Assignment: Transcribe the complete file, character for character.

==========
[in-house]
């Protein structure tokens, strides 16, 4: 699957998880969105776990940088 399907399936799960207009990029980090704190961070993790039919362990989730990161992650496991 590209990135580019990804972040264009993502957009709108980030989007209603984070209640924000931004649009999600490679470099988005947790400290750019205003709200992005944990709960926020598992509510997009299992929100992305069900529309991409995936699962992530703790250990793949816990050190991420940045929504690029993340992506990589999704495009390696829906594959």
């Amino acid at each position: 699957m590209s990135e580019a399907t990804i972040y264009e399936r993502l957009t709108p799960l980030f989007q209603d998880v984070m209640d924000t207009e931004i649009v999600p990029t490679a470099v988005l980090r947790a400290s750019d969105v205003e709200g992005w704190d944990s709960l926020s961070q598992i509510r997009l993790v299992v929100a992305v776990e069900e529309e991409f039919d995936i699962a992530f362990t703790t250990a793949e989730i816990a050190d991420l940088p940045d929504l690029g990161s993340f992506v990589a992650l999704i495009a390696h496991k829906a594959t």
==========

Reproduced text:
[in-house]
């Protein structure tokens, strides 16, 4: 699957998880969105776990940088 399907399936799960207009990029980090704190961070993790039919362990989730990161992650496991 590209990135580019990804972040264009993502957009709108980030989007209603984070209640924000931004649009999600490679470099988005947790400290750019205003709200992005944990709960926020598992509510997009299992929100992305069900529309991409995936699962992530703790250990793949816990050190991420940045929504690029993340992506990589999704495009390696829906594959």
């Amino acid at each position: 699957m590209s990135e580019a399907t990804i972040y264009e399936r993502l957009t709108p799960l980030f989007q209603d998880v984070m209640d924000t207009e931004i649009v999600p990029t490679a470099v988005l980090r947790a400290s750019d969105v205003e709200g992005w704190d944990s709960l926020s961070q598992i509510r997009l993790v299992v929100a992305v776990e069900e529309e991409f039919d995936i699962a992530f362990t703790t250990a793949e989730i816990a050190d991420l940088p940045d929504l690029g990161s993340f992506v990589a992650l999704i495009a390696h496991k829906a594959t």